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Monday, January 27, 2014

Cowboy Poetry: A Lesson From Gail Steiger

Gail Steiger is a cattle rancher, musician and poet. (Kathy McCraine)

Gail Steiger is a cattle rancher, musician and poet. (Kathy McCraine)

Delia Gist Gardner and Gail Gardner on their 50th wedding anniversary. (Courtesy of Gail Steiger)

Delia Gist Gardner and Gail Gardner on their 50th wedding anniversary. (Courtesy of Gail Steiger)

The 30th National Cowboy Poetry Gathering starts today in Elko, Nevada. Gail Steiger is a regular at the gathering. He’s a cattle rancher near Prescott, Arizona.

Steiger comes from a line of cowboy poets. His grandfather was Gail Gardner, one of the most celebrated cowboy poets, and author of “Tying Knots in the Devil’s Tail.” His grandmother, Delia Gist Gardner, was also a poet. She wrote “Hail and Fairwell.”

“Cowboy poetry is kind of a broad brush,” Steiger told Here & Now’s Jeremy Hobson. “There are purists who think it’s all about cowboy hats and boots and spurs, but there are a bunch of us who realize it’s a lot more to do with just what a gift it is for all of us to come here and live on this planet, where life just grows up out of the ground.”

‘Hail and Farewell’

Gail Steiger’s note about his grandmother: “We never knew that she really had any interest at all in poetry, but we found a poem that she had left for us, in her drawer — we found it after she died. And there was a little note typed beside the poem that said she had written it when she was about 65. And she had revisited the site of her homestead, so kind of reflections from that hilltop cabin. It was a poem called ‘Hail and Farewell.'”

By Delia Gist Gardner

(Reflection from a cabin in Skull Valley, Arizona, over an old Indian camping ground, 1945)

Think not on my brittle bones mingling with dust, for
These
Are but a handful added
To those gone before.
Think, rather, that on this borrowed hilltop
One lived joyously, and died content.

In this dark soil
I found reminders, saying:
“You, too, will pass; savor for us
The wind and the sun.”

From the smoke-blackened earth
I dug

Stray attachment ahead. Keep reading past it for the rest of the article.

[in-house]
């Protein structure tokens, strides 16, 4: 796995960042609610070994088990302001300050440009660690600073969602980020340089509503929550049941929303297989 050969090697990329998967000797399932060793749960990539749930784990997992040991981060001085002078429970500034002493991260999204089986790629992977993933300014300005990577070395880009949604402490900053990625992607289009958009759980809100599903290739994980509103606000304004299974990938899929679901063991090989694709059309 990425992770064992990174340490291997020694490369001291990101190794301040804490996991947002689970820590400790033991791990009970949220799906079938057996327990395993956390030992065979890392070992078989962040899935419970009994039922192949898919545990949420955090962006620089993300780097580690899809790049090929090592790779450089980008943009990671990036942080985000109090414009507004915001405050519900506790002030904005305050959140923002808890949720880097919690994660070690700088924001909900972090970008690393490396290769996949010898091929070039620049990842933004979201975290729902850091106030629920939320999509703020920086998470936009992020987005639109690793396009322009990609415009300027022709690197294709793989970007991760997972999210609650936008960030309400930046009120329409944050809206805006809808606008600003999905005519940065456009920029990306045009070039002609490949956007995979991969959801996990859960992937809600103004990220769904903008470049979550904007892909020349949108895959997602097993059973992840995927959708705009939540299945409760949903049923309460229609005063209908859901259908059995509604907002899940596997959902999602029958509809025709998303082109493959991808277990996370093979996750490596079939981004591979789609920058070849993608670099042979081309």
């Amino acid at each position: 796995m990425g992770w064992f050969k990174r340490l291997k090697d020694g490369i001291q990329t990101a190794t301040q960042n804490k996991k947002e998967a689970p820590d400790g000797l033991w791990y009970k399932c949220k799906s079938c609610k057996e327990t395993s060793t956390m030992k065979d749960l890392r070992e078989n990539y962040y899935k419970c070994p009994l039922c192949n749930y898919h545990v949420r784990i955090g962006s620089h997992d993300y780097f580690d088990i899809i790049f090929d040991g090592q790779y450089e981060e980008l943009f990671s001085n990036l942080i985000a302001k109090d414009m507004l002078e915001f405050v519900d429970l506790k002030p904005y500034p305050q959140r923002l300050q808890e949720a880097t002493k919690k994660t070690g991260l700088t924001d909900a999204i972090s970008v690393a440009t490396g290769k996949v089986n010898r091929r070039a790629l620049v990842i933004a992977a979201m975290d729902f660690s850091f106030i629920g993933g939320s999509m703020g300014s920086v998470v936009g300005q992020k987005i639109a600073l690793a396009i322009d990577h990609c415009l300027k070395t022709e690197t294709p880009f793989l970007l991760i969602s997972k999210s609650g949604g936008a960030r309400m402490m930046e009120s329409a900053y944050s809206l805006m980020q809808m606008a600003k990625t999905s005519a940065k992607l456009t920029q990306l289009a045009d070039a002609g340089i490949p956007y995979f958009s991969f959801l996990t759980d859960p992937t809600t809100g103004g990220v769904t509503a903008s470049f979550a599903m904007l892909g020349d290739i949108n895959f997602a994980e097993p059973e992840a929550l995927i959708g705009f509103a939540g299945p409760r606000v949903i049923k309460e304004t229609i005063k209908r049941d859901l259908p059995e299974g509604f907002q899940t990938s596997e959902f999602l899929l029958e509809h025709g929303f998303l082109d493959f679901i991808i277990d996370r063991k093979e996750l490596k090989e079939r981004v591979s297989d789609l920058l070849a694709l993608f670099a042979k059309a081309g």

A frail shell bracelet, shaped lovingly, skillfully,
For a brown skinned wrist, now dust.
The broken piece of clay
Was a doll’s foot and leg, artfully curved ,
Made for brown-eyed child.

Pottery shards saying:
“Yours for a little time only
Take delight in this, as we did.”

The tree will die; the vine wither and rattle in the wind.
For I broke a law of Nature.
I carried the water to the hilltop. Nevertheless,
For those after me there will be
These things I have loved:

Morning sun rays, slanting across the hilltop,
Lighting the great trees in the green meadow.
Wind, the great blue sky,
Peace of the encircling hills
And flaming glow of sunset.

‘The Sierry Petes’ (or, ‘Tying Knots in the Devil’s Tail’)

Gail Steiger’s note about his grandfather: “In 1988, they dedicated the Gathering in Elko to him… At that time, Papa was 95 years old and he wasn’t in good enough shape to attend the gathering, so this local folklorist asked me if I would shoot some video of him addressing the convention… As he was singing his song, I looked out into the audience and a whole bunch of people knew the words to that song. I had had no idea that it had gotten around as much as it had. It really gave me a new appreciation for the work that papa had done.”

By Gail Gardner

Away up high in the Sierry Petes,
Where the yeller pines grows tall,
Ole Sandy Bob an’ Buster Jig,
Had a rodeer camp last fall.

Oh, they taken their hosses and runnin’ irons
And maybe a dog or two,
An’ they ‘lowed they’d brand all the long-yered calves,
That come within their view.

And any old dogie that flapped long yeres,
An’ didn’t bush up by day,
Got his long yeres whittled an’ his old hide scorched,
In a most artistic way.

Now one fine day ole Sandy Bob,
He throwed his seago down,
“I’m sick of the smell of burnin’ hair,
And I ‘lows I’m a-goin’ to town.”

So they saddles up an’ hits ‘em a lope,
Fer it warnt no sight of a ride,
And them was the days when a Buckeroo
Could ile up his inside.

Oh, they starts her in at the Kaintucky Bar,
At the head of Whiskey Row,
And they winds up down by the Depot House,
Some forty drinks below.

They then sets up and turns around,
And goes her the other way,
An’ to tell you the Gawd-forsaken truth,
Them boys got stewed that day.

As they was a-ridin’ back to camp,
A-packin’ a pretty good load,
Who should they meet but the Devil himself,
A-prancin’ down the road.

Sez he, “You ornery cowboy skunks,
You’d better hunt yer holes,
Fer I’ve come up from Hell’s Rim Rock,
To gather in yer souls.”

Sez Sandy Bob, “Old Devil be damned,
We boys is kinda tight,
But you ain’t a-goin’ to gather no cowboy souls,
‘Thout you has some kind of a fight.”

So Sandy Bob punched a hole in his rope,
And he swang her straight and true,
He lapped it on to the Devil’s horns,
An’ he taken his dallies too.

Now Buster jig was a riata man,
With his gut-line coiled up neat,
So he shaken her out an’ he built him a loop,
An’ he lassed the Devil’s hind feet.

Oh, they stretched him out an’ they tailed him down,
While the irons was a-gettin hot,
They cropped and swaller-forked his yeres,
Then they branded him up a lot.

They pruned him up with a de-hornin’ saw,
An’ they knotted his tail fer a joke,
They then rid off and left him there,
Necked to a Black-Jack oak.

If you’re ever up high in the Sierry Petes,
An’ you hear one Hell of a wail,
You’ll know it’s that Devil a-bellerin’ around,
About them knots in his tail.

Poems reprinted with permission of the Steiger family.

Guest

  • Gail Steiger, songwriter, filmmaker and cattle rancher in Yavapai County, Arizona.

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